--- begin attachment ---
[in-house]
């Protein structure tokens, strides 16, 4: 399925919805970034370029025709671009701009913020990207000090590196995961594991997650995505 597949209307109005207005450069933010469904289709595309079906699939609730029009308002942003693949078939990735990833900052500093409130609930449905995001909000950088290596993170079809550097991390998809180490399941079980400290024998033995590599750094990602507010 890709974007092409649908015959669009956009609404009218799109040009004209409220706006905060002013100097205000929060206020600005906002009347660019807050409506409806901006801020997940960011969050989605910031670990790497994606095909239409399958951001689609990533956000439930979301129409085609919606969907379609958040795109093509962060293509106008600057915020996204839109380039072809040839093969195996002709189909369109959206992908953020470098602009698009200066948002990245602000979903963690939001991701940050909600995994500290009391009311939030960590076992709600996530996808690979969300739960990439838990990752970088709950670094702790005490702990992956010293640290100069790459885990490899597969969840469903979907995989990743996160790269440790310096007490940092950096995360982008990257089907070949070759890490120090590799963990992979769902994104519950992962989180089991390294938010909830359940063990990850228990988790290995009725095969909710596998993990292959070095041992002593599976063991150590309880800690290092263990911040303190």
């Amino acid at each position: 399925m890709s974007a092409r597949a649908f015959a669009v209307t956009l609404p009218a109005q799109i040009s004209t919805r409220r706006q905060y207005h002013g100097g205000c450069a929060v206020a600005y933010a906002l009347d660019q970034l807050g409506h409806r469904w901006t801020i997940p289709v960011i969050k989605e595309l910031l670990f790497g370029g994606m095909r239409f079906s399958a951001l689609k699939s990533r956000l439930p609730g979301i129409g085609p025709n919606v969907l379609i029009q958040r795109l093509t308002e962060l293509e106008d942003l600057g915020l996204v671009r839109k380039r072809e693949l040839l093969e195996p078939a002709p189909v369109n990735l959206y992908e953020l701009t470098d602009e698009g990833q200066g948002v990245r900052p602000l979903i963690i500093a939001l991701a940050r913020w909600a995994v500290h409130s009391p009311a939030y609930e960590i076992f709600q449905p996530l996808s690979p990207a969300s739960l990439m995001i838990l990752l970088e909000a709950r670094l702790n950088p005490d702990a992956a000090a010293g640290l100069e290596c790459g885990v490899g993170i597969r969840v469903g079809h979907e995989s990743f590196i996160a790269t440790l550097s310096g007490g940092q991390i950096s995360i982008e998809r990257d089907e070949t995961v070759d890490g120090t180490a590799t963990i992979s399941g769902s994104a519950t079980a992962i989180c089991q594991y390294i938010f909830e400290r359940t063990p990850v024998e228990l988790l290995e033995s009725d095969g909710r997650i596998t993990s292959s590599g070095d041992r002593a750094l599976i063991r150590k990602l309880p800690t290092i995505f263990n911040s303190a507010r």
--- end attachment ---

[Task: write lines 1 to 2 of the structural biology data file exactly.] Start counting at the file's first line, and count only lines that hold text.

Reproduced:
[in-house]
């Protein structure tokens, strides 16, 4: 399925919805970034370029025709671009701009913020990207000090590196995961594991997650995505 597949209307109005207005450069933010469904289709595309079906699939609730029009308002942003693949078939990735990833900052500093409130609930449905995001909000950088290596993170079809550097991390998809180490399941079980400290024998033995590599750094990602507010 890709974007092409649908015959669009956009609404009218799109040009004209409220706006905060002013100097205000929060206020600005906002009347660019807050409506409806901006801020997940960011969050989605910031670990790497994606095909239409399958951001689609990533956000439930979301129409085609919606969907379609958040795109093509962060293509106008600057915020996204839109380039072809040839093969195996002709189909369109959206992908953020470098602009698009200066948002990245602000979903963690939001991701940050909600995994500290009391009311939030960590076992709600996530996808690979969300739960990439838990990752970088709950670094702790005490702990992956010293640290100069790459885990490899597969969840469903979907995989990743996160790269440790310096007490940092950096995360982008990257089907070949070759890490120090590799963990992979769902994104519950992962989180089991390294938010909830359940063990990850228990988790290995009725095969909710596998993990292959070095041992002593599976063991150590309880800690290092263990911040303190």